Online Chatter Builds to Championship Crescendo

The accelerated timelines of early-season tournaments allow for only the diehards to follow every moment of the action. Many fans will pay casual attention to the first few games of a tournament or event, but the final day is when emotions elevate and passion abounds. In three of the four multi-day events we examined, social impressions peaked on the final day of competition. Impressions for the Maui Jim Maui Invitational increased with each successive day of competition until it reached 17.8 million on championship Wednesday. Meanwhile, the Cheez-It Hall of Fame Tip-Off received 4.1x more impressions during its final day than it did for day one, and the NIT Season Tip-Off earned a whopping 89% of its impressions on its final day. The only outlier was the Bad Boy Mowers Battle 4 Atlantis, whose last day trailed its first by only 7%.

Local Markets Drive Social Engagement

An overwhelming trend that spanned all five events in our study was that of local markets driving social engagement. The participating teams proved to have a substantial impact on where the majority of Twitter activity originates. At a broad level, the home state of every school competing in each respective event was among the top 10 producers of event-relevant content shared on social. For the State Farm Champions Classic, Kentucky, New York, North Carolina, Michigan, and Kansas – representing the home states of each participating school and the host site – were the top five producers of event-specific social content. Similarly, the states representing all eight schools participating in the Bad Boy Mowers Battle 4 Atlantis finished in its top eight and the six states representing the Maui Jim Maui Invitational’s participants surpassed all others. The Cheez-It Hall of Fame Tip-Off and Upsie NIT Season Tip-Off both saw all four represented states finish in the top five for nationwide social activity. But a deeper dive reveals this effect to be true even at the city level. On average, seven of the top 10 cities in terms of social activity related to a particular event were in close proximity to a participating school. The Bad Boy Mowers Battle 4 Atlantis and Maui Jim Maui Invitational each had eight local cities among the top 10 content-producing areas, led by Auburn and Houston, respectively. Lexington and Knoxville set the bar for the State Farm Champions Classic and Cheez-It Hall of Fame Tip-Off – which each had seven local cities represented in their top 10 lists – and the Upsie NIT Season Tip-Off had five in its top 10, with Memphis leading all.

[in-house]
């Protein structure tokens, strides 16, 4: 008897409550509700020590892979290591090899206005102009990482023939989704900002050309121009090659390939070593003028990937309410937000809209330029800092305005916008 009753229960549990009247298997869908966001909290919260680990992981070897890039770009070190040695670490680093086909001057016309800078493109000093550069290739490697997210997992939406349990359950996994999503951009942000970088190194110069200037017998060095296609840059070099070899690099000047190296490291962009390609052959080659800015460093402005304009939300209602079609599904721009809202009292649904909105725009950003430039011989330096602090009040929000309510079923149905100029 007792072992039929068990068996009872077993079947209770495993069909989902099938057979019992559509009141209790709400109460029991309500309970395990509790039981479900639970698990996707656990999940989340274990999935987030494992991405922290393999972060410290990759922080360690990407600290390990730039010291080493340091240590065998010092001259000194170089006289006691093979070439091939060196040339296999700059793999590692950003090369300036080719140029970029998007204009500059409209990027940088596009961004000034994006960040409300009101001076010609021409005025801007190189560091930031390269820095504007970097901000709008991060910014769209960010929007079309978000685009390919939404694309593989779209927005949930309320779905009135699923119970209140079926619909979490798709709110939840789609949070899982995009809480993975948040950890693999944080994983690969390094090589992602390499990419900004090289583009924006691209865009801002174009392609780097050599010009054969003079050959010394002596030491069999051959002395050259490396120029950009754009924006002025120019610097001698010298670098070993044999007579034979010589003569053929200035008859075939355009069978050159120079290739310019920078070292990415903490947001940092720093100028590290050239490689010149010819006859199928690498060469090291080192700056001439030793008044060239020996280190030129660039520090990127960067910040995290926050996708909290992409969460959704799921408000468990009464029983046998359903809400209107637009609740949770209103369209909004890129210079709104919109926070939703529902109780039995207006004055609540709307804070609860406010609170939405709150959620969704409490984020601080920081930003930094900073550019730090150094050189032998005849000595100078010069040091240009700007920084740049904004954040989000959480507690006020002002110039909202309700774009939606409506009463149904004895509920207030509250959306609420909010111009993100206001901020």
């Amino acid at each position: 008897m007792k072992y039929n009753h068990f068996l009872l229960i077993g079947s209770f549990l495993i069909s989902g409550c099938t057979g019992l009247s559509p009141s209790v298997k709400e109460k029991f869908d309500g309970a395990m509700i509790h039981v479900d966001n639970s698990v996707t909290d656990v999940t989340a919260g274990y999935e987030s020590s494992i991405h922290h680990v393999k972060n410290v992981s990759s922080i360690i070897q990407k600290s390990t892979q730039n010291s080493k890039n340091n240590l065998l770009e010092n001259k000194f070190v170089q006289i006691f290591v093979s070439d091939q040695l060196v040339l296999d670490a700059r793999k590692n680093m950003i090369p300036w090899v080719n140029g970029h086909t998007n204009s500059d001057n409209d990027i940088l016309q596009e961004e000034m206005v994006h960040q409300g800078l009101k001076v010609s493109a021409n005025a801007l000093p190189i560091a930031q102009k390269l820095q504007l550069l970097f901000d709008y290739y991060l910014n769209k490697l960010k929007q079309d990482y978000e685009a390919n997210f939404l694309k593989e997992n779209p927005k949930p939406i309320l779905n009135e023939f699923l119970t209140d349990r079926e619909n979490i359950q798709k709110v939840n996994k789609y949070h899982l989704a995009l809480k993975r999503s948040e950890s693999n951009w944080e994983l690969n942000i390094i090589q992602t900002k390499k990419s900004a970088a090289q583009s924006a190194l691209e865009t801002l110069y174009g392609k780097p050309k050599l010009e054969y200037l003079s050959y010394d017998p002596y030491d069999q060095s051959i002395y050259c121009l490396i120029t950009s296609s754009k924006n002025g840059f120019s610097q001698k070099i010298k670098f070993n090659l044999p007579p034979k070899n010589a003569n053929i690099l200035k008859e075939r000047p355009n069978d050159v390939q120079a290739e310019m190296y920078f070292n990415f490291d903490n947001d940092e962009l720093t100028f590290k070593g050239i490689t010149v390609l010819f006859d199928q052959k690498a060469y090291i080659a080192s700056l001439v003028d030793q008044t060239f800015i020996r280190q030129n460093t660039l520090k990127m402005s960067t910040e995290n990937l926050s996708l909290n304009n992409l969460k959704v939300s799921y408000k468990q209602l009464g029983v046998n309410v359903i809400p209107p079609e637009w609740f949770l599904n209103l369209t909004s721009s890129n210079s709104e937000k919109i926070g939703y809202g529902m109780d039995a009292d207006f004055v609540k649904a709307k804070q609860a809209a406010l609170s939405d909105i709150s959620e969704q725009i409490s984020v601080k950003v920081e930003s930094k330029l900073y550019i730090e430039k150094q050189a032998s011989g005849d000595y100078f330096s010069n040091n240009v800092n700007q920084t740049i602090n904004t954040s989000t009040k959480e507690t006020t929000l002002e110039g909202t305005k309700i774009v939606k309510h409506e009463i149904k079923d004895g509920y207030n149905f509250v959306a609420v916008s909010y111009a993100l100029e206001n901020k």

Omnichannel Exposure Impacts Schools, Athletes

Early-season college basketball events are billed as fun for all involved. Fans get to watch their favorite teams play non-conference opponents in an exciting environment, teams get to travel to a thrilling destination to participate in a tournament setting, and coaches can evaluate their players’ performances to learn what they can improve. But these showcases are also business opportunities for networks, schools, and even athletes. Participating in primetime games on national television helps boost profiles and garner attention that may not be possible with a conference game on a cold winter’s Wednesday. As student-athletes are now profiting from NIL deals, playing before millions on broadcast TV and reaching exponentially more fans through social media interactions as a result can be good for business in a quickly changing college landscape.